Book Review: “Transforming Homosexuality”

Denny Burk and and Heath Lambert have produced the most valuable book on the homosexual issue available.

They begin with a valuable discussion about “sexual orientation.” They use a secular definition,[1] not because they agree, but because this is how the term is used in everyday conversation. The APA has three triggers for “sexual orientation;” (1) sexual attraction, (2) emotional attraction and (3) self-identity. Burk and Lambert say the Scriptures only support the first of these, and the other two are illegitimate categories for the Christian.[2]

They have a first-rate discussion about whether desire is sinful. They discuss Mt 5:27-28, and answer in the affirmative. The Levitical system prescribed atonement for unintentional sins, which suggests there is no moral distinction between accidental and intentional desire.[3] The moral freight lies in what you wish to do, not how fervently you want to do it.[4] They conclude that the only valid sex desire is within the marriage covenant.[5]

There is an excellent discussion of Christology and incarnation. Jesus did not take on a sinful human nature, thus He was never tempted from within.[6] Too many pastors have a deficient Christology and do not understand this vital distinction.

Burk and Lambert discuss some common myths. They emphasize ethics are not enough; pastors must give people hope about change.[7] Change is not impossible. Change can be harmful, but it is because of the issue at hand, not the attempted treatment. Very importantly, they stress the goal is not heterosexuality, but purity. “The biblical goal of purity, in its manifestations of marriage for some and celibacy for others, replaces the unbiblical goal of heterosexual desire for all people.”[8] Change cannot happen without repentance; a framework quite different from reparative therapy which offers a psychological explanation for homosexual behavior.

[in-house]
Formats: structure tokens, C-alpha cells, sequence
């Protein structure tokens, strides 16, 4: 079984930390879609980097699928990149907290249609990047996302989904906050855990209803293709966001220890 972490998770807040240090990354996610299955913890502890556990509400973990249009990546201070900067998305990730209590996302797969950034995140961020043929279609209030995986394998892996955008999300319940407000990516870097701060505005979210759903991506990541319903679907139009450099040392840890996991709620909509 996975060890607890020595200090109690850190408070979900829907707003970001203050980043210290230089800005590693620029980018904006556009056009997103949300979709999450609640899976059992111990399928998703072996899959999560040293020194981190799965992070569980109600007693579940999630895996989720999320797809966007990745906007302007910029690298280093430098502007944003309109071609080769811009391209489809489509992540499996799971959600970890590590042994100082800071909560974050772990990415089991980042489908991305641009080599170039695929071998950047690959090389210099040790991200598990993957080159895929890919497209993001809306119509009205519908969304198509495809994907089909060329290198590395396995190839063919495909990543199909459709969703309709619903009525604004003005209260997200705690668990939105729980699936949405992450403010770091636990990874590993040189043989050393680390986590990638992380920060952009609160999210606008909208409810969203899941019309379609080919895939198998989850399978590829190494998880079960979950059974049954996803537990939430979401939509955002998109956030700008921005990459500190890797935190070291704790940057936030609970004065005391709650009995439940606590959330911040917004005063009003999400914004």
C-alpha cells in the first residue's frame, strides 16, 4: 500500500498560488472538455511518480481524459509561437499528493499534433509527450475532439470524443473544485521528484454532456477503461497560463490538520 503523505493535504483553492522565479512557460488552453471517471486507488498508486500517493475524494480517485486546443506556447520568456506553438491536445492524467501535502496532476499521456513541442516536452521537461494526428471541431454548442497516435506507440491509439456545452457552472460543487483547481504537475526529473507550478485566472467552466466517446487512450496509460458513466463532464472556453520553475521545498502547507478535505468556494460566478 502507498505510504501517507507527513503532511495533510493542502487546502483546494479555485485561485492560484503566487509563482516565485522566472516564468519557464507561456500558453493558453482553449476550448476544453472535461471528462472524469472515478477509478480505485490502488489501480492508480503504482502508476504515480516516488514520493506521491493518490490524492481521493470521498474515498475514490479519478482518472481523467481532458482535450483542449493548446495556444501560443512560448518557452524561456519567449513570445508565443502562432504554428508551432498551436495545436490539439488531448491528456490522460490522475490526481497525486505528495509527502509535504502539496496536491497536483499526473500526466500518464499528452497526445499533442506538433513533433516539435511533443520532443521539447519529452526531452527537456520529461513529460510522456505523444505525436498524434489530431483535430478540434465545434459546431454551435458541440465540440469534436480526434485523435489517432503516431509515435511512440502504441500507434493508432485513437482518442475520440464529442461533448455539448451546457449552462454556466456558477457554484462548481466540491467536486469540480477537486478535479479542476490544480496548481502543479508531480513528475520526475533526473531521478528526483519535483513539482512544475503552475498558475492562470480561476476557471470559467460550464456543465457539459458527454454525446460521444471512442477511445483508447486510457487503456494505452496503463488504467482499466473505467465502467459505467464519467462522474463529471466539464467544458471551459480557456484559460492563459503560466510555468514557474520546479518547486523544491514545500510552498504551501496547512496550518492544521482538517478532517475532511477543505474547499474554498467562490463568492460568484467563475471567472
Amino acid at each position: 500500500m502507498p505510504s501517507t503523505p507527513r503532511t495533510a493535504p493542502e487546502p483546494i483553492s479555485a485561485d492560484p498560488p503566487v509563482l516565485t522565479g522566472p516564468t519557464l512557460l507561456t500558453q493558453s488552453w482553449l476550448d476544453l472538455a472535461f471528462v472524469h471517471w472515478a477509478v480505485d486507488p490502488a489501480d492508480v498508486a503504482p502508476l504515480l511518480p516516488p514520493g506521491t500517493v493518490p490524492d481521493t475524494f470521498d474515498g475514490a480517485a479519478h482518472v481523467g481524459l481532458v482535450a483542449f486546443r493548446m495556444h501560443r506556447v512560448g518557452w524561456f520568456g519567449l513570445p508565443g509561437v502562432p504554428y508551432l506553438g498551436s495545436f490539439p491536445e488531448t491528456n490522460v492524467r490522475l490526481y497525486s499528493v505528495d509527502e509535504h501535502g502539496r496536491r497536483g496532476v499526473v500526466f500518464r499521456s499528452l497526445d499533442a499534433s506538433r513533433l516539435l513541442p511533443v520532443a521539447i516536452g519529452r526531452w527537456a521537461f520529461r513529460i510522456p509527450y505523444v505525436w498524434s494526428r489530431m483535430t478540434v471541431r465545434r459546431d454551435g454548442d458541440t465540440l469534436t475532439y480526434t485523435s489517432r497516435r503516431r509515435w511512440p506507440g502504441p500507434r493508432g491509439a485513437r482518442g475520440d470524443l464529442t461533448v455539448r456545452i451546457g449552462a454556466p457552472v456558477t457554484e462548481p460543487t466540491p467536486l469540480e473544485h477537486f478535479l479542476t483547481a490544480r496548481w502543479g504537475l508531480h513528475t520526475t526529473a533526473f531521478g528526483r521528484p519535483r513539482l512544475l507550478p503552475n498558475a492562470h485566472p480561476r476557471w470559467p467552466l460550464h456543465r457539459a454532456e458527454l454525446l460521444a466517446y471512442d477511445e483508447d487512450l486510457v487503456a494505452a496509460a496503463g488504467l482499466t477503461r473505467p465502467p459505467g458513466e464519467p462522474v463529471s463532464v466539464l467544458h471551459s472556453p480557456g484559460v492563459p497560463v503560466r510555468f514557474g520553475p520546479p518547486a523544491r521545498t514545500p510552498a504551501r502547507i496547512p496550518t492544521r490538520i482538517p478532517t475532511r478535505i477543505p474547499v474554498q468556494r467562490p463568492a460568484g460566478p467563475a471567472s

Their discussion on change is unfocused and disappointing. The chapter headings are vague and abstract. For example, “repent of covetousness” really means “repent of sexual immorality.” Likewise, “repent of sinful presumption” means “stop living in unrepentant sin while claiming to be a Christian.” They suggest the same sex attracted (“SSA”) Christian “repent of sinful concealing” and find an accountability partner. They also suggest, curiously, singing to Jesus. This is all good advice, but the pastor will find little of substance to grab hold of, here. The best resource on biblical change is still How to Help People Change, by Jay Adams.[9]

The book closes with a discussion on how evangelicals can change to a more fruitful approach. The authors repeatedly emphasize that a focus on ethics is not enough, and here they flesh this out.[10] They offer 10 suggestions, and any congregation that internalizes these will be the better for it.Burk and Lambert’s work is most practical, accessible and substantive brief work available today. It is suitable for any interested Christian and for the busy pastor who needs some straight thinking on a topic that is not, in and of itself, very complicated but has become complicated because of our cultural moment.

[1] From the American Psychological Association’s (“APA”).

[2] Pgs. 26-38.  

[3] Pg. 44.  

[4] “Sin is conceived when desire fixes on evil,” (pg. 56).  

[5] “The only sex desire that glorifies God is that desire that is ordered to the covenant of marriage. When sexual desire or attraction fixes on any kind of non-marital erotic activity, it falls short of the glory of God and is, by definition, sinful,” (pg. 48).

[6] Pgs. 48-56.  

[7] “But we are also concerned that focusing on ethics to the exclusion of the ministry of change both reflects and provides an inaccurate picture that the Bible is all about ethical behavior and not much about how behavior can change,” (pg. 81).

[8] Pg. 76.  

[9] Jay Adams, How to Help People Change: The Four-step Biblical Process (Grand Rapids: Zondervan, 1986).  

[10] They recount a sermon by W.A. Criswell from 1986 that focused exclusively on ethics and offered no hope or grace to SSA individuals (ch. 3, fn. 1).  

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